PPI 5.1 | Data Story: Victim Support Outreach for Felony Person Crimes

Publication date: 10/26/2022

Key Points

  • MCDA assigns victim advocates to many types of cases, but most frequently to victims of felony person crimes and instances of domestic violence.
  • Prior to the COVID-19 pandemic, MCDA assigned victim advocates to roughly two-thirds of felony person crime cases. This percentage has decreased in 2020 and 2021 to a low of 35% near the end of 2020.
  • As pandemic restrictions are lifted, MCDA will continue to ensure victims are provided the necessary support they need.

Introduction

Victim advocates play a critical role in the Multnomah County District Attorney’s Office (MCDA). They have many responsibilities: among other tasks, victim advocates notify crime victims of their rights, discuss the specifics of upcoming court dates, assess needs, and make appropriate referrals to external organizations. Victim advocates do this work with a victim-centered, trauma-informed approach. Bilingual victim advocates and interpreters assist victims with language access needs, including American Sign Language signers or people with limited English proficiency. 

MCDA values trauma informed practices and using language those impacted by crime prefer or identify with. This can include referring to individuals who have experienced violent crime as “survivors.” However, there are many points in the criminal justice process where the courts and our office must use the term “victim” because of specific rights and protections given to designated victims of crime. To learn more about crime victims’ rights click here.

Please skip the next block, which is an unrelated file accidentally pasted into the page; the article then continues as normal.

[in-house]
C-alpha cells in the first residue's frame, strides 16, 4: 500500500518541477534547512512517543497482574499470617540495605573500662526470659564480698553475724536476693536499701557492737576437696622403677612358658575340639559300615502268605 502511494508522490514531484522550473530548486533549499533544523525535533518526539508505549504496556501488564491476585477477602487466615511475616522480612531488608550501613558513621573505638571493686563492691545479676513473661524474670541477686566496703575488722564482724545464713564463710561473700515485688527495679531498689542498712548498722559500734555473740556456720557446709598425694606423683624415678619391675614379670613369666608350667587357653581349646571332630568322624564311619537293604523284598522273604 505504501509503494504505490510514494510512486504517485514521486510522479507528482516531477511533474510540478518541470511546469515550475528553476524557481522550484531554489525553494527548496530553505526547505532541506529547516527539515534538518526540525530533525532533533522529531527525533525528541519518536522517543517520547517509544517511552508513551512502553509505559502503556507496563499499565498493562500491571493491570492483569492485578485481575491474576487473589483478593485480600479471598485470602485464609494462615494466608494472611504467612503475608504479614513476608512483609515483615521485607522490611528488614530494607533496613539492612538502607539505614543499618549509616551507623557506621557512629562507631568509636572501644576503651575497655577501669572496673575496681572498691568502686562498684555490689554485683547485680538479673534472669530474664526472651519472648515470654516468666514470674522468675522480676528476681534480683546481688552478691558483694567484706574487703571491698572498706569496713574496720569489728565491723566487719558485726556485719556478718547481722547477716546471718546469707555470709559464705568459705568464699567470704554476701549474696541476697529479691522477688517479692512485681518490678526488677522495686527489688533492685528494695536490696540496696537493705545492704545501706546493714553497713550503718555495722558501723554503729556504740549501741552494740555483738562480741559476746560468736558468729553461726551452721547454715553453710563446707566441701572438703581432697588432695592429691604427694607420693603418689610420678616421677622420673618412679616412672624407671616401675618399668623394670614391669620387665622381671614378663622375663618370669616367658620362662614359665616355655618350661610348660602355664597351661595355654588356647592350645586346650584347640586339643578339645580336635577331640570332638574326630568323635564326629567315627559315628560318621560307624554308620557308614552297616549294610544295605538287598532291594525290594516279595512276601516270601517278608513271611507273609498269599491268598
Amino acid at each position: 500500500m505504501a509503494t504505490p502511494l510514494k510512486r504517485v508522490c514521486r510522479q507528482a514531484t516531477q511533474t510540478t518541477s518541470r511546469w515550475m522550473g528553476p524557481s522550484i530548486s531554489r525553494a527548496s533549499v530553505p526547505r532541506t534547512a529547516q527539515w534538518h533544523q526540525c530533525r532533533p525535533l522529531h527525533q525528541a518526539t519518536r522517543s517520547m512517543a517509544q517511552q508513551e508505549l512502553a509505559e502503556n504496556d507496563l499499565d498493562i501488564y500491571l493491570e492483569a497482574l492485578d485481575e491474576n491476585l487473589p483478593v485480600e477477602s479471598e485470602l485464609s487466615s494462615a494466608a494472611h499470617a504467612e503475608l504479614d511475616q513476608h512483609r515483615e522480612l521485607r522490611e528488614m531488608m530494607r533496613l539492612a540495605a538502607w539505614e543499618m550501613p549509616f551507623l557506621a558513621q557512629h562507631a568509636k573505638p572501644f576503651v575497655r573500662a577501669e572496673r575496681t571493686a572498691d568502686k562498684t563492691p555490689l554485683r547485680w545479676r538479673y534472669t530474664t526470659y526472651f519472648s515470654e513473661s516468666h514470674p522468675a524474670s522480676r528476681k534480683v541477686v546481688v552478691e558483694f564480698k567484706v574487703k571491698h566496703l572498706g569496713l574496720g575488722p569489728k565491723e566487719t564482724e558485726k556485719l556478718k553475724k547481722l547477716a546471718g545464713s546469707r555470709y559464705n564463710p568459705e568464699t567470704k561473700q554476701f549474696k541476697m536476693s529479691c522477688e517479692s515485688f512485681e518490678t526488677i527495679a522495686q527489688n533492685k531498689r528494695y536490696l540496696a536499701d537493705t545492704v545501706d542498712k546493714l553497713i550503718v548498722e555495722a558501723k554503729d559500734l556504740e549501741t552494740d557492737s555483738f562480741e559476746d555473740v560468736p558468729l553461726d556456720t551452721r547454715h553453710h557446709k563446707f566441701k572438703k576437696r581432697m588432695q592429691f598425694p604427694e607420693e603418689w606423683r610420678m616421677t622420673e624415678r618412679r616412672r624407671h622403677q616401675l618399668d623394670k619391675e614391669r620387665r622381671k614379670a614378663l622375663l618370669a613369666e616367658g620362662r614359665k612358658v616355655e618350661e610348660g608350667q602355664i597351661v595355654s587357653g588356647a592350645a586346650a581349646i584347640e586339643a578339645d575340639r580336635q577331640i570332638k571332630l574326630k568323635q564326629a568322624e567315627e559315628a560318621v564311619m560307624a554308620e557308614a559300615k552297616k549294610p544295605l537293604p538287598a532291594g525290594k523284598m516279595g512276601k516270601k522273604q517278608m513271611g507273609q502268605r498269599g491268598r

When MCDA prosecutes a defendant, the office represents the interests and safety of the public, including crime victims. Because the criminal justice system is complicated and not always accommodating to victims, MCDA tries to assign advocates to as many criminal cases as possible to help victims navigate the process. Ideally all cases would be assigned an advocate, but the volume of cases and the capacity of staff limits the office’s ability to do so. Because of these limitations, “person crimes”—offenses that involve a threat, physical harm toward a victim, or attempted physical harm—are prioritized by the Victim Assistance Program (VAP). Some types of cases, like those handled by the Domestic Violence Unit, will almost always be assigned an advocate due to the relationship between the offender and the victim.  MCDA prioritizes informing and supporting victims of crime regardless of the outcome of a criminal case. Therefore, crime victim resources are available whether or not charges have been issued or an advocate has been assigned. One can access these resources by visiting the MCDA website or contacting the VAP.

 

Referred person felony cases with victim contact

What does the data tell us?